Adventures in breastfeeding

Adventures in breastfeeding: What the first week felt like {Heather's Handmade Life}
I’m glad I had mentally prepared for breastfeeding to be tough, because in the beginning, it really is. Like Omigod-this-is-awful kind of tough. Way more than I thought.
Here’s a quick re-cap of the first week, for those of you who are considering breastfeeding. I wish I had read a firsthand account before having Baby Boy, because it was not what I was expecting (at all!) …

Day 1 (Sunday):

The hospital where I delivered Baby Boy is extremely pro-breastfeeding, so luckily I had lots of help from the nurses. I got to put Baby Boy skin-to-skin about half an hour after he was born, as soon as I was in the recovery room. They helped me put him to the breast, and I think he sort of sucked a bit — he was alert, but I was still very dazed at that point. Ahhh, drugs. More on that later!
On the first night, we were having trouble getting him latched on. One nurse did it perfectly, but when she went off shift, the next nurse wasn’t as skilled. So she showed me how to hand-express the creamy yellowish drops of colostrum, and feed it to Baby Boy drop by drop on my fingertip. I couldn’t believe he’d actually get any kind of satisfaction from so little, but he did! About about 30 drops or so, he calmed down enough to get some sleep. It felt kind of cool to know my body could do that.
When the “good” breastfeeding-helper nurse came back in the morning, she helped me get him latched on again — and from then on I’ve been able to get him latched on myself. He’s been a champion feeder ever since, which is good news for him, but has been very hard for my boobs! I swear, he has teeth right beneath the surface of his gums. Owwwwwie!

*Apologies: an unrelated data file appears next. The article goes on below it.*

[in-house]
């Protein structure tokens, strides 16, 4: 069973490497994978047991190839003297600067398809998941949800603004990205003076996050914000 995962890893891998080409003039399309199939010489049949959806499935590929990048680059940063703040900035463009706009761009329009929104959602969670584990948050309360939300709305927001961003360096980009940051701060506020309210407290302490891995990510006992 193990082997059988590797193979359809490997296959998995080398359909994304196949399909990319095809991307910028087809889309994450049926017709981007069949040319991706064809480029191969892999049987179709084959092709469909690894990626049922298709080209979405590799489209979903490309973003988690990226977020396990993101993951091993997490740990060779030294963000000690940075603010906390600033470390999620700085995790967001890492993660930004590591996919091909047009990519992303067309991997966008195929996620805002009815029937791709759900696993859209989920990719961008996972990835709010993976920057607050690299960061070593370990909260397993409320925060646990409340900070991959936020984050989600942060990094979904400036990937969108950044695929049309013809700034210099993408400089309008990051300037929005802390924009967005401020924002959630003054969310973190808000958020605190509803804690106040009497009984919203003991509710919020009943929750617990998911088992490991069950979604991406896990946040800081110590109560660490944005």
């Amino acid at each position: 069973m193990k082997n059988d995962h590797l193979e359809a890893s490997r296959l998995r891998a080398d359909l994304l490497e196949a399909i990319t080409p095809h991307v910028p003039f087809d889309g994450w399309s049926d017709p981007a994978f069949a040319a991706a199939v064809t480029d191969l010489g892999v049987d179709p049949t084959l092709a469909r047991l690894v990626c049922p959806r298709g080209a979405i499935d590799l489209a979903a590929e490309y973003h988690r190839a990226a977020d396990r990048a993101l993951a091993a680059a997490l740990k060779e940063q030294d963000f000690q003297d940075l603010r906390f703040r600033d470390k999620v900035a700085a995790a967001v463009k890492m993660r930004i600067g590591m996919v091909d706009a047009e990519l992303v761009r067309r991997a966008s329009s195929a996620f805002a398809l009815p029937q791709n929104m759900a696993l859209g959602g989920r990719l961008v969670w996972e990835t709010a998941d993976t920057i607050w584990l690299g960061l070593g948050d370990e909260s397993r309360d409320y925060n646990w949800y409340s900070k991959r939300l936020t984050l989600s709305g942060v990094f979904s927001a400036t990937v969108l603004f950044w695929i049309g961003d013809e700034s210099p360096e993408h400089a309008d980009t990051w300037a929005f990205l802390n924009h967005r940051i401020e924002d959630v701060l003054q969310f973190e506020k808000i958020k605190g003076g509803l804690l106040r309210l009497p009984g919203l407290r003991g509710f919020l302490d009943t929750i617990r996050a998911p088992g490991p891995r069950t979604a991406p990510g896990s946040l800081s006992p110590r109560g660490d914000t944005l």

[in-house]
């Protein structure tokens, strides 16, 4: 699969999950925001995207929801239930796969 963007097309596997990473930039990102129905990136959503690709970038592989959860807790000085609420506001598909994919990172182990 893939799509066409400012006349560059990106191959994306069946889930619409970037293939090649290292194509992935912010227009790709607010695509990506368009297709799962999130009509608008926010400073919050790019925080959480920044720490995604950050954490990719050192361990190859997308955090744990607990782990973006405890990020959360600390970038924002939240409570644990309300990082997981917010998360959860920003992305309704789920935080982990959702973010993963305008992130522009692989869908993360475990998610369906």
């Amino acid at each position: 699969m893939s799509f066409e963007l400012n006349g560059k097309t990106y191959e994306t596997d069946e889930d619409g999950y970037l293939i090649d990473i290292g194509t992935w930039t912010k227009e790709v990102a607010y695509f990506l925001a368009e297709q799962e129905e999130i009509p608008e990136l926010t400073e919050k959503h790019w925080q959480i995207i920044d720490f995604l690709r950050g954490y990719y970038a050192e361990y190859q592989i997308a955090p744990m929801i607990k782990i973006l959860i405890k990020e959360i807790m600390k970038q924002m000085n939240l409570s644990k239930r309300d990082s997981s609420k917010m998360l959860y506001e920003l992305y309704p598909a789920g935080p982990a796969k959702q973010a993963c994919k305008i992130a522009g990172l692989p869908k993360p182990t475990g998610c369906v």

Day 2 (Monday):

On the second night, we got to experience the hell that is “cluster feeding.” That’s when they are starving and basically eat nonstop trying to feel full. Darling Husband and I didn’t get any sleep that night, except for about an hour, as I was constantly switching Baby Boy from left to right and back to the left again. OW!
The nurses all commented that he had a great latch but a furious suck, so because he was eating so frequently, my poor nipples cracked and bled and developed ugly scabs. I put lots of lanolin cream on them whenever I could, but my poor little guy was constantly hungry. It was so bad that at some points I’d look at Darling Husband (who would be holding the baby) and say, “He’s not hungry again, is he? Oh, no no no, please! Ow!” and actually cup my boobs instinctively to protect them.
Baby Boy continued to feed very frequently on the third day, and I spent most of it asking the nurses — somewhat desperately — when they thought my milk would come in. Baby Boy was only one day old, and they said it usually comes in when they are three or four days old.

Day 3 (Tuesday):

By the time the third night rolled around, I was a complete mess. We’d been up all night — except for that one hour — and he’d been awake and feeding most of the day, too. It’s almost a blur now, but I remember sitting in a chair in the room, trying to spoon in rice and cooked carrots, as tears poured down my face and I stared at the wall. Rice was falling everywhere, and I just looked blankly at the nurse when she came in to check on us. I was so far past the point of exhaustion that I couldn’t stop crying.
The nurse took one look at me and told Darling Husband that the most important thing was to get me to sleep. We told her how much the baby was eating, and she said I was to feed him, then immediately hand him to Darling Husband. He was to settle him in the bassinet to sleep, and if he couldn’t get him to sleep right away, he was to walk the halls with him — leaving me to sleep alone in the room.
It was a perfect plan, and luckily Baby Boy wasn’t quite as hungry as he’d been during the horrible second night. I fed him, handed him off, and was able to grab an hour and a half of sleep. I remember waking up and feeling as rested as if I’d had a full night! It was wonderful. We repeated the process a couple of times, and I felt much more human when I woke up on Wednesday (the fourth day).